Muscat: With Middle East respiratory syndrome coronavirus (MERS-CoV) cases being reported in the neighbouring countries, the Ministry of Health (MoH) in Oman is constantly monitoring for cases through its epidemiological surveillance system.
A MoH official confirmed that no new cases of MERS-CoV have been reported in Oman this year. It may be recalled the coronavirus had claimed two lives in 2013.
Stressing that the MoH in the Sultanate remains alert, he said, "We have developed a strategy to combat the infection. We have made guidelines related to diagnosis, infection control-procedure, follow-up of patients (suspected carriers) and have high-tech facility to test the samples of potential patients. We have also established and strengthened procedures to control infection in several health institutions," said the source.
He added that the MoH has provided 'sufficient medical supplies at the level of health institutions to ensure readiness.' The official added that the ministry is educating its health staff through lectures and continuous trainings to adopt the best practice if faced with a case. The ministry also provides informative posters and advices follow-up for suspected patients.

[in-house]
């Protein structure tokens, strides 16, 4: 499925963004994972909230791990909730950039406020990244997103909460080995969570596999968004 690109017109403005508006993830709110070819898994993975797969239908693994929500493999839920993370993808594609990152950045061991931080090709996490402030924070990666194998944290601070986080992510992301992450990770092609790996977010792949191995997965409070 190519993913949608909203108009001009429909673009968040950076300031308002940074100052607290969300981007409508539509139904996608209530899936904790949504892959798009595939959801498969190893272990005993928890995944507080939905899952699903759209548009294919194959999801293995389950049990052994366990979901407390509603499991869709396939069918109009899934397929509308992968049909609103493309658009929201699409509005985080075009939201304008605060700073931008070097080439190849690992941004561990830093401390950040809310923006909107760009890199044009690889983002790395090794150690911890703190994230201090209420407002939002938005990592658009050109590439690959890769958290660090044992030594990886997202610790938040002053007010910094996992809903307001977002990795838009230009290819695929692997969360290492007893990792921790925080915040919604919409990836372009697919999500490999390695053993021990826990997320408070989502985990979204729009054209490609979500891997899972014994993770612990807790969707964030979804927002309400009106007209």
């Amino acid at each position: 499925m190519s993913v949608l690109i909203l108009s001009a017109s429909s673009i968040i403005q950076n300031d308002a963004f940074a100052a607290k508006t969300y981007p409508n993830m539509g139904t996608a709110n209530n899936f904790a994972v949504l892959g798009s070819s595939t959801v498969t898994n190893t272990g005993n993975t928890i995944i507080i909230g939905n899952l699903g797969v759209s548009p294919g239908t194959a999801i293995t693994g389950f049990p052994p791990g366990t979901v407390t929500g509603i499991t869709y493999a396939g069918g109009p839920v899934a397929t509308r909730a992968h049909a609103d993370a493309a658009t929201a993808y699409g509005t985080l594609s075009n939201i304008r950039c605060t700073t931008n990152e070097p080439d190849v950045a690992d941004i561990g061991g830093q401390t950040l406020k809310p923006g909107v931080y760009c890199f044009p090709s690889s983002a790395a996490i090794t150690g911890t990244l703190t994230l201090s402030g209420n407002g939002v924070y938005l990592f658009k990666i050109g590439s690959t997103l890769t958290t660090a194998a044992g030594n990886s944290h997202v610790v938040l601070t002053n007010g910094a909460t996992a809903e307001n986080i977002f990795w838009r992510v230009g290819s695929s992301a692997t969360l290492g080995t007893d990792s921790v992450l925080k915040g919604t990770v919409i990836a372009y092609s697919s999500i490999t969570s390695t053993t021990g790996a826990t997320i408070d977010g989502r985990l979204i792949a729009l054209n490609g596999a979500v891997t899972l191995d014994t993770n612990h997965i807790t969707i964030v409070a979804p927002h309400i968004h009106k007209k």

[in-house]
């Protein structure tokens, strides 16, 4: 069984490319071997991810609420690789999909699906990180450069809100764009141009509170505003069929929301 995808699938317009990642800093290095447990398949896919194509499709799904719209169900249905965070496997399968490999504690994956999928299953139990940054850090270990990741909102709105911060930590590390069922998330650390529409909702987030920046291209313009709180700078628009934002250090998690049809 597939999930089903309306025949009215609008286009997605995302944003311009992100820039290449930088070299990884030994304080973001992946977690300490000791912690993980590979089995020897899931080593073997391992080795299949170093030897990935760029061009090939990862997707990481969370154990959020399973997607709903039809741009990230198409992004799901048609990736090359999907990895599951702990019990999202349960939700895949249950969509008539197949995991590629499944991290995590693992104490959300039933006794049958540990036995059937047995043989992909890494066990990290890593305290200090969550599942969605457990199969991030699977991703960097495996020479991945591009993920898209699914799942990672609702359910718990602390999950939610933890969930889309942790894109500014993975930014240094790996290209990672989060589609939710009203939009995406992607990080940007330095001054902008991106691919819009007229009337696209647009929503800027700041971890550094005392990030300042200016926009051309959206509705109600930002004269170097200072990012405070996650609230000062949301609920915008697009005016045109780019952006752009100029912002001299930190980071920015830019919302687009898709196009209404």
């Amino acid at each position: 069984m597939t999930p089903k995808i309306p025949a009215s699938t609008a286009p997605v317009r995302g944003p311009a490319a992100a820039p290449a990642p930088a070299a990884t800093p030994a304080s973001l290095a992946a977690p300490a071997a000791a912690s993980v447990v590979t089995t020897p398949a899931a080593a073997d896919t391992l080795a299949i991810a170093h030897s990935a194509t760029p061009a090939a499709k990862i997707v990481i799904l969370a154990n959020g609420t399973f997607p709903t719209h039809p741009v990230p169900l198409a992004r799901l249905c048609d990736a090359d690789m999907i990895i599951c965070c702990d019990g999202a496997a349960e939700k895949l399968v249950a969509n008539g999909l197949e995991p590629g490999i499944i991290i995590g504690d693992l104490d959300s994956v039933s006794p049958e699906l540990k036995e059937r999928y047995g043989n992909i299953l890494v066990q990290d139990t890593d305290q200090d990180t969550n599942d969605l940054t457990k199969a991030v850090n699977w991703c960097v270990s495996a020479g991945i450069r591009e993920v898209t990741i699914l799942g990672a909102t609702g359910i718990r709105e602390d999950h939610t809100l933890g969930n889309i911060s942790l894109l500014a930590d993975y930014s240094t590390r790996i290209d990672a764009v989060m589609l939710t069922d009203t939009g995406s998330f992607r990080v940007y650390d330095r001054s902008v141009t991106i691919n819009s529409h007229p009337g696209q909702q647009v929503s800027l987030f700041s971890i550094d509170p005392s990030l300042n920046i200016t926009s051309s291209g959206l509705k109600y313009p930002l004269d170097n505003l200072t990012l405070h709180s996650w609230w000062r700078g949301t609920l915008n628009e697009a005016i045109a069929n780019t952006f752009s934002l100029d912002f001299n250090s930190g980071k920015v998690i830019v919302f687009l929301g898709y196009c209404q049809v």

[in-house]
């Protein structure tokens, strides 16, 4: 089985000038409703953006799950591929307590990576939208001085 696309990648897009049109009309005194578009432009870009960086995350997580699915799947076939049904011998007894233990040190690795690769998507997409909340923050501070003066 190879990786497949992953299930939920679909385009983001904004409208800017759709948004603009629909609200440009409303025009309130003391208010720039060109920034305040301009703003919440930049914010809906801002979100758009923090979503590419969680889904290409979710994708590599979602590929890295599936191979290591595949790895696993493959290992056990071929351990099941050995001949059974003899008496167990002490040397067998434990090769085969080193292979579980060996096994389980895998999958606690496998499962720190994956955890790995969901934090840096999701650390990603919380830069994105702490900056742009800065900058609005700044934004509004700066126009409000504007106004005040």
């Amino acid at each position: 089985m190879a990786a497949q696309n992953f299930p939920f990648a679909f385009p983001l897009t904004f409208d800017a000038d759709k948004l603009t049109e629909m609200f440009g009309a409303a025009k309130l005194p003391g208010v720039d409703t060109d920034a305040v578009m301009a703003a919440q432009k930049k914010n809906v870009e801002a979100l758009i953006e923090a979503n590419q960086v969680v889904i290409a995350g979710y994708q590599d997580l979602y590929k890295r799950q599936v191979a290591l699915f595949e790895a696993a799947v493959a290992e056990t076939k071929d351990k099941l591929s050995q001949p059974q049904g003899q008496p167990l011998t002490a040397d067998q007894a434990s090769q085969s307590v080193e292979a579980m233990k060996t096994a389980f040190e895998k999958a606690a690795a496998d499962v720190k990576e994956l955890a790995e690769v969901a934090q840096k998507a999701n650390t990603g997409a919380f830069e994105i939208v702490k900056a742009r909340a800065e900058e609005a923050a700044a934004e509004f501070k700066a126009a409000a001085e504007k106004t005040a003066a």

"The ministry's epidemiological surveillance system, which monitors cases of respiratory diseases in hospitals throughout the year continues to effectively follow-up cases of infectious diseases in the Sultanate, and in particular, acute respiratory tract diseases," the source said.
He added that the surveillance system is evaluated periodically to ensure knowledge efficiently and effectively. "The ministry's central laboratories are efficient in the diagnosis of infectious diseases, and they have not registered any new case of MERS," the official said.
The MoH official categorically said that as per the WHO, application of travel or trade restrictions, or entry screening is not recommended. According to WHO, the countries will test returning travellers with a clinical presentation that suggests the diagnosis of MERS-CoV, and will implement infection prevention and control measures.
To avoid infection, the MoH advices hand hygiene and respiratory hygiene (covering mouth and nose when coughing or sneezing), washing hands after contact with respiratory secretions, and keeping a distance of one metre from a person suffering from acute febrile respiratory symptoms. He also advised practices such as adhering to good food-safety practices such as avoiding undercooked meat or food prepared under unsanitary conditions.
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